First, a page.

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Foote and Friends: training for vets and pet owners alike

Dr. Sally Foote

SARAH STCIN (left) with her niece (right) present puppy training certificates which they earned earlier this year in May. Dalmatian Esteban sits in front of the two. Submitted photo.

CARISSA COLE sits with puppy Cassie and shows off her puppy training certifcate. She earned the certificate earlier this year in May with Dr. Sally Foote. Submitted photo.

Meaghan Kenny kneels down to a chocolate lab provided by the Schultz family. Kenny took part in Dr. Sally Foote’s puppy training class in May this year. Submitted photo.

By Dominik Stallings
As you walk down the corridors of the newly refurbished Jarman Plaza it feels like you’re looking at a clean canvas; it’s neat, clean and new. You almost forget that the building used to be a hospital and senior living center.

Stepping into the space of Foote and Friends, the first thing you see are colorful, pastel-toned murals depicting kites, a fluffy gray dog and green leaves that fill the walls. The main workshop space has a large mural with a daydreaming child. The bright walls show some of the building’s history. A daycare previously filled the space of the building; now Dr. Sally Foote uses the space for Foote and Friends, a veterinary staff training business.

Foote has 30 years of history with Jarman Center. She and her husband, Tom Wold, purchased it in 1990 and redeveloped it into a senior living center. Originally, the hospital was built in 1918 and was named the Sarah A. Jarman memorial hospital. Several additions and reiterations have happened since, including the “new” hospital built in 1965. Some of the original red-bricked hospital still remains.

Foote and her husband sold Jarman Center to Chris Robinson in March. She said it was time for someone else to take over the building since she is nearing retirement age. Part of the deal was to let her rent some space from Robinson who is in the process of re-developing the building. He recently finished the first floor, which has been converted into office space. 

“He loves this project, that right there says so much. It means there’s someone who is going to stick with it,” said Foote.

Foote sold her veterinarian practice, Okaw Veterinary Clinic, to Dr. Kyla Kuhns in 2018. According to her website, she wanted to follow her passion in educating vet staff and pet owners. There was also a need for other veterinary clinics to receive some extra training and support.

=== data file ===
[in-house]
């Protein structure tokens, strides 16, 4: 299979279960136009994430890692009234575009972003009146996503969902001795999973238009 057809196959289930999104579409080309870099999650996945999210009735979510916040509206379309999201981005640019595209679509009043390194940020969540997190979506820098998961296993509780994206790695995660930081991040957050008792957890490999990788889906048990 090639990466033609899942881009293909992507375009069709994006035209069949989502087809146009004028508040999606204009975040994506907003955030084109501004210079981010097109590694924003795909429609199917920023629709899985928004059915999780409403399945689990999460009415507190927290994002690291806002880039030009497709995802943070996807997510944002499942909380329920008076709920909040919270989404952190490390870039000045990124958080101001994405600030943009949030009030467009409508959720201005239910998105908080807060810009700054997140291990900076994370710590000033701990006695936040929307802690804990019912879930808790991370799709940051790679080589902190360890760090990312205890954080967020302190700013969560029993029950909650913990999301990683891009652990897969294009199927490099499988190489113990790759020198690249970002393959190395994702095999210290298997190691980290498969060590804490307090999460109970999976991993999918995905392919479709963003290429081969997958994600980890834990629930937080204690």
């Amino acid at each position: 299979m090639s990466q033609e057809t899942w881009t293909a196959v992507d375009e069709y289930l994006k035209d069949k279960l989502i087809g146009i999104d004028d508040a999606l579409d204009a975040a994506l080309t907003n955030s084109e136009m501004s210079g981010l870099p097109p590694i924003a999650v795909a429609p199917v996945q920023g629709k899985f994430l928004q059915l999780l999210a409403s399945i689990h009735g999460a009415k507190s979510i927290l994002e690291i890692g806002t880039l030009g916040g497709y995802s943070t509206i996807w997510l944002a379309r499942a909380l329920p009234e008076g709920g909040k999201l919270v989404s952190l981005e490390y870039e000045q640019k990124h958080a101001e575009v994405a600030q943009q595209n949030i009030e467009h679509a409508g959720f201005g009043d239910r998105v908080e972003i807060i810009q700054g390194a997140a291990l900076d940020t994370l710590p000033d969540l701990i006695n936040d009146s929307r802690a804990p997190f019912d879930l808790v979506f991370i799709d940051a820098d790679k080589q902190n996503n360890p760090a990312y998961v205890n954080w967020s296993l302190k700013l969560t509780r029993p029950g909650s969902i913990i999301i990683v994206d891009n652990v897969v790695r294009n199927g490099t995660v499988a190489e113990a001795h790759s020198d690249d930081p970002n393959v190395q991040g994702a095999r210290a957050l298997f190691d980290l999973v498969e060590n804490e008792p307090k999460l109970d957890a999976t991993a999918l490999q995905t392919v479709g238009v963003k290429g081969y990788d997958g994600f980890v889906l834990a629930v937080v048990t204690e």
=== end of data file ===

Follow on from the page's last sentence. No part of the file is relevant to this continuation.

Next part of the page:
According to Foote, vet students don’t always receive the experiences to help them excel at their jobs while studying. Training usually happens on the job. Learning how to handle an animal with behavioral or other issues takes time and training, both of which can be hard to provide at times. Vet clinics face low-staffing issues like many other industries. Her in-person courses can help provide training and make it easier for “the nuances of doing it well – the art of it.” The small class size allows her to provide one on one coaching.

Foote gives speeches all over the country for veterinarians. She presents topics with an emphasis on low-stress treatment for animals. Last week she was in Michigan at the State Veterinarian Medical Association and next week she’s going to California Sage Group Corporation to speak.

She does this as a way to provide continued education for veterinarians. According to the State of Illinois, veterinarians need 20 hours of continued education each year to stay certified. Veterinarian technicians need about seven and a half hours each year. They have the choice to do these hours online over webinars. 

Foote emphasizes low-stress and fear-free handling of animals. She is quite hands-on with her training methods; She set up a mock clinic in the Jarman Plaza to provide vets training in a space similar to their clinics. 

Veterinarians aren’t the only ones who learn from Foote. She hosts workshops for pet owners in the area as well. The courses benefit both owners and the clinics they visit. 

Foote just finished a four-week course for younger and older puppies. The class went over some basics like sit and stay but those aren’t the only things puppies should know. As a behaviorist, she is especially knowledgeable about socializing puppies and fixing behavioral issues like over-barking. 

“Dogs can drop in at any week,” said Foote, “Otherwise, the problems get worse and harder to fix.”

She teaches a few things you might not expect you need; better interactions at the vet clinic during exams and a calmer stay in the clinic kennels. Animals recovering in the kennels can heal better since they aren’t as stressed out.

“I love doing it,” said Foote, “I felt strongly about bringing this to other clinics.”

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